Houston ... we have a problem!
If you're just vaguely familiar with photography – hell ... If you'd ever seen a picture before – you'll notice that this is not ready for the world.
Obviously the horizon is askew. Now ... that is something I often do to ad drama / story / tension [insert your own bullshit here] to the image. But if you're going for that you need a much higher angle. Otherwise it just looks like a mistake.
So that had to be fixed.
And no ... these are not UFOs. It's just plain old dirt the lazy-ass photographer didn't wipe of the lens prior to shooting (go back and read at what time we got up).
So I guess some "dusting" was in place. An image this "dirty" takes some time to fix ... but it's so worth it.
Now ... introducing contrast
Let me just get it out on the table: I loooove contrast. And this one needed it. Basically what I've done it to introduce a lot of contrast and clarity to the image.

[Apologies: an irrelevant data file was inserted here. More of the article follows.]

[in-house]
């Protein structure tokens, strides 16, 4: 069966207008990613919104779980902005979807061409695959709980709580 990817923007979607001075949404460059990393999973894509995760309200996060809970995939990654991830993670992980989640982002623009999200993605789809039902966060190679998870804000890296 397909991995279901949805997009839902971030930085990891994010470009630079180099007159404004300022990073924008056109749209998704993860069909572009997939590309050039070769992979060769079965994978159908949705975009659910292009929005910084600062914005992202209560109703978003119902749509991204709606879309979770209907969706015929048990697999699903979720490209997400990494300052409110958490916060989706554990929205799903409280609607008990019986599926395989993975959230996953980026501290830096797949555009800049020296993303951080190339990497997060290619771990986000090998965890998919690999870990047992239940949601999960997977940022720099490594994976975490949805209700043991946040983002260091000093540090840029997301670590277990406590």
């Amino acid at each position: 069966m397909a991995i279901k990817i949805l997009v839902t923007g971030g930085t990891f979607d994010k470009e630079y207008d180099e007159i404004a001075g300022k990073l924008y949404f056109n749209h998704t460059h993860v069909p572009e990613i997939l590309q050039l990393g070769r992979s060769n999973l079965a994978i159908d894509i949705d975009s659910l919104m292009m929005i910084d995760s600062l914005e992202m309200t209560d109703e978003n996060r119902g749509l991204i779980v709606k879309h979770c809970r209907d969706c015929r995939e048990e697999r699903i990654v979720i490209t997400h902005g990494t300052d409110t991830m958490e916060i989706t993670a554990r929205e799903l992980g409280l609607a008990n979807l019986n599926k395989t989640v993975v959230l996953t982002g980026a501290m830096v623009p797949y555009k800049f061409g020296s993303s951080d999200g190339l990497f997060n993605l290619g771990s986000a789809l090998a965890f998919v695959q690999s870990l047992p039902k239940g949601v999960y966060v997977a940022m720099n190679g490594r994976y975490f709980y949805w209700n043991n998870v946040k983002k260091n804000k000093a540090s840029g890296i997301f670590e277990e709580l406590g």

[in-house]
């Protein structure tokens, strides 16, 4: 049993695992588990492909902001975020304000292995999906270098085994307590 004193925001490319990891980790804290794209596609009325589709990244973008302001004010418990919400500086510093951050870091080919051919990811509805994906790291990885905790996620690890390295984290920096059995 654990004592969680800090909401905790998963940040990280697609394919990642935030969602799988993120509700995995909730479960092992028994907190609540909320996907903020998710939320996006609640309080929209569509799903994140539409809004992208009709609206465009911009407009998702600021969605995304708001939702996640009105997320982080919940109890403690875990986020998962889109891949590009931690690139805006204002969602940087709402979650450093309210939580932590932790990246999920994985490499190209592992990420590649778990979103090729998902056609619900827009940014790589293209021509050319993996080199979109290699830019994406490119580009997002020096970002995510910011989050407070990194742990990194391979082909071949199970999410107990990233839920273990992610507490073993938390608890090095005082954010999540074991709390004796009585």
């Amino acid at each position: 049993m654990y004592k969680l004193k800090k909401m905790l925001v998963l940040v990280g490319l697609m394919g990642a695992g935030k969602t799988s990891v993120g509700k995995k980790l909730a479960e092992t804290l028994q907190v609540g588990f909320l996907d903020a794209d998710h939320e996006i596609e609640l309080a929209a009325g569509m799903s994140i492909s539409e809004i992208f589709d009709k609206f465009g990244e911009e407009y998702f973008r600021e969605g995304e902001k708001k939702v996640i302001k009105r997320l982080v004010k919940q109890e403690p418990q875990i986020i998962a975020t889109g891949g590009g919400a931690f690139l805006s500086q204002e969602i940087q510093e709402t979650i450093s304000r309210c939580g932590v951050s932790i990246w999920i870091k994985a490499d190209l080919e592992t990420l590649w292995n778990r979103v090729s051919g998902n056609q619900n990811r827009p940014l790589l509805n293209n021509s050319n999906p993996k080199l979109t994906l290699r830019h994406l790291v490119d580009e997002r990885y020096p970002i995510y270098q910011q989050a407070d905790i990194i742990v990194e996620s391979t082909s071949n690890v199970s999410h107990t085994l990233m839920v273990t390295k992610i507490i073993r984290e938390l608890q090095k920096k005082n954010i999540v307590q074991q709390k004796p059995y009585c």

Furthermore – to get a "murky" and "gloomy" look I have saturated the blue tones. Because blue is more or less the only color in the image you can achieve great effect by saturating that one color and then adding contrast and clarity to the entire image.
On almost all of my images I have a vignette. I use the vignette for two reasons.
- It often help to direct the viewers eyes towards the main subject in the image
- It often looks down right great
Since this is back in 2009 I would have used the standard vignetting tool in Lightroom. Nowadays I prefer the radial tool, with an inversed selection ... but that's maybe something to cover in a future story.
And just to finish off I brushed some extra clarity and contrast on "the ghost" to ensure he stands out.
Then I had my final image. The image I saw in my head that morning, way way too early, on that beach on the east coast of Denmark.
But after looking at it for some time and showing to some fellow photographers (the SplitSek crew) I decided that the ladder in the right side of the image had to go.
So it went.
back in 2009 anything above ISO 100 would be a scottish tartan of noise